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Total parenteral nutrition in the pleural space
  1. Rachel Victoria Chiumento,
  2. Joanne Frances Anderson,
  3. David George Bartle
  1. Department of Paediatrics, Royal Devon and Exeter NHS Foundation Trust, Exeter, UK
  1. Correspondence to Dr Rachel Victoria Chiumento, r.chiumento{at}nhs.net

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Description  

A male infant was delivered spontaneously at 29+3 weeks and transferred to the local neonatal unit for uplift in care. This included 24 hours of ventilation, 12 hours of dobutamine and placement of a peripherally inserted central catheter (PICC) for total parenteral nutrition (TPN). By 24 hours he was extubated onto Optiflow at 6 L/min and Fraction of Inspired Oxygen (FiO2) of 0.21. Expressed breastmilk was commenced whilst awaiting PICC placement.

A 22G 80 mm Leaderflex PICC was aseptically inserted on day 2 into the right antecubital fossa. The line did not bleed but flushed easily. A 0.9% sodium chloride infusion was commenced whilst awaiting confirmation of line position. Chest X-ray showed the PICC projected over the subclavian vein with mild residual airspace shadowing in both lungs (figure 1). The PICC position was felt to be acceptable when the X-ray was reviewed prospectively and retrospectively.

Figure 1

Chest X-ray showing peripherally inserted central catheter line placement. AP, anteroposterior.

TPN was commenced at 16:00. At 23:00 the nurse noted the baby had increased work of breathing with an increased FiO2 from 0.21 to 0.7—Optiflow was changed to Continuous Positive Airway Pressure (CPAP). A small swelling was noted on the right lateral chest wall which prompted immediate discontinuation of TPN and removal of the PICC.

On registrar review the baby was grunting, with recession and oxygen saturations of 92% in 0.7 FiO2 on CPAP. Clinical examination confirmed bilateral air entry and no transillumination with a cold light. A sudden deterioration led to Neopuff resuscitation. Urgent chest X-ray showed a new right-sided pleural effusion (figure 2).

Figure 2

Chest X-ray showing new right-sided pleural effusion.

The airway was secured with an endotracheal tube and ventilation improved. When lignocaine was infiltrated, a white liquid was aspirated from the pleural cavity. The consultant felt confident TPN was in the chest cavity and inserted the 8 Fr chest drain, which was uncomplicated.

From the pleural space, 20–30 mL of fluid was drained and second-line antibiotics were commenced. Repeat chest X-ray showed improved airspace shadowing and resolving right-sided pleural effusion (figure 3).

Figure 3

Chest X-ray showing right-sided chest drain.

On day 4 an X-ray confirmed resolution of the pleural effusion and the chest drain was removed. The baby was extubated on day 5 onto Optiflow at 8 L/min. Antibiotics were discontinued following three C-reactive protein tests of <1 and negative blood cultures. Delivery of TPN was continued via a peripheral cannula.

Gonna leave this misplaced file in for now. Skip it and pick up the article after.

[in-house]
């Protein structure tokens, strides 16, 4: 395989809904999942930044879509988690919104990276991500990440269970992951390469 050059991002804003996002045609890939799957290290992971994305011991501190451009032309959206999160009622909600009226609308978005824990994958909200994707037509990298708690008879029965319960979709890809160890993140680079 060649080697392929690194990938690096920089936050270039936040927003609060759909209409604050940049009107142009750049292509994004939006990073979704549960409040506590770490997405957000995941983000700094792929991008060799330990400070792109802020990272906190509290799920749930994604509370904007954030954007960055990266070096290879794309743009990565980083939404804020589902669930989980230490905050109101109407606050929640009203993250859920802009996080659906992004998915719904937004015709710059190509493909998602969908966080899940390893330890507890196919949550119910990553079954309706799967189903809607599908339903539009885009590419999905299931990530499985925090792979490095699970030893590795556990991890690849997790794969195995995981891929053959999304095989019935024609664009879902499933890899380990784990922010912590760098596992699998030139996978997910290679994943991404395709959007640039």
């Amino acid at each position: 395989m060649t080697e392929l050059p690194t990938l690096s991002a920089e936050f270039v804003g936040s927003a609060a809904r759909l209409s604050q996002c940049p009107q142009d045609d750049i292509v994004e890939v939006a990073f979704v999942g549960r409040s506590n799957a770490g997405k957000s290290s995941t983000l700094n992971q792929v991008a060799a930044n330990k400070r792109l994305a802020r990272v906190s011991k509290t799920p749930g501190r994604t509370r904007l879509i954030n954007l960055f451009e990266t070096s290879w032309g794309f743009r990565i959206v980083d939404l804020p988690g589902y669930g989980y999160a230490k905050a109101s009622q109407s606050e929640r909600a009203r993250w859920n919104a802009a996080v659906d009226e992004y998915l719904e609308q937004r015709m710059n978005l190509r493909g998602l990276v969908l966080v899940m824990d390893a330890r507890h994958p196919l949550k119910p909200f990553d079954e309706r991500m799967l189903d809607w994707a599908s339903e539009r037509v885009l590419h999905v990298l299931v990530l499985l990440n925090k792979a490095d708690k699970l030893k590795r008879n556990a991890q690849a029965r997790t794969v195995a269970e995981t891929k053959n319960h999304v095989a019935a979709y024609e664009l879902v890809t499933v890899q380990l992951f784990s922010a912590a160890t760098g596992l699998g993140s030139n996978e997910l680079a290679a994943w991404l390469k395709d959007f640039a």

Following biochemistry analysis, the pleural fluid was confirmed to be consistent with TPN contamination: visibly lipaemic, protein of 3 g/L, triglycerides of 4.40 mmol/L and creatinine of 58 μmol/L.

On day 6 of life, the baby was fully enterally fed and self-ventilating without respiratory support.

PICCs are commonly used for delivery of TPN in neonates; the ideal PICC line position is within the region of the superior vena cava/right atrium confluence, and migration needs to be carefully monitored for. PICC lines that reside in an intermediate position (subclavian or axillary vein) are at 100% increased risk of complications, including pleural effusions,1 with the incidence of complications ranging from 0.3% to 2%.2

This patient had an intermediately placed PICC that was malpositioned despite acceptable position on chest X-ray. In future this could be identified earlier using ultrasound imaging or a contrast X-ray prior to using the line.3

Learning points

  • To image intermediate peripherally inserted central catheter (PICC) line placement using ultrasound or X-ray with contrast to identify possible malposition prior to using the line.

  • To ensure PICC lines are effectively secured at insertion.

  • To monitor PICC line position with daily recording of the length at the insertion site and ultrasound surveillance.

References

View Abstract

Footnotes

  • Contributors Substantial contributions to the conception or design of the work, or the acquisition, analysis or interpretation of data: RVC, JFA, DGB. Drafting the work or revising it critically for important intellectual content: RVC, JFA, DGB. Final approval of the version published: RVC, DGB. Agreement to be accountable for all aspects of the work in ensuring that questions related to the accuracy or integrity of any part of the work are appropriately investigated and resolved: RVC, JFA, DGB.

  • Funding The authors have not declared a specific grant for this research from any funding agency in the public, commercial or not-for-profit sectors.

  • Competing interests None declared.

  • Patient consent Parental/guardian consent obtained.

  • Provenance and peer review Not commissioned; externally peer reviewed.

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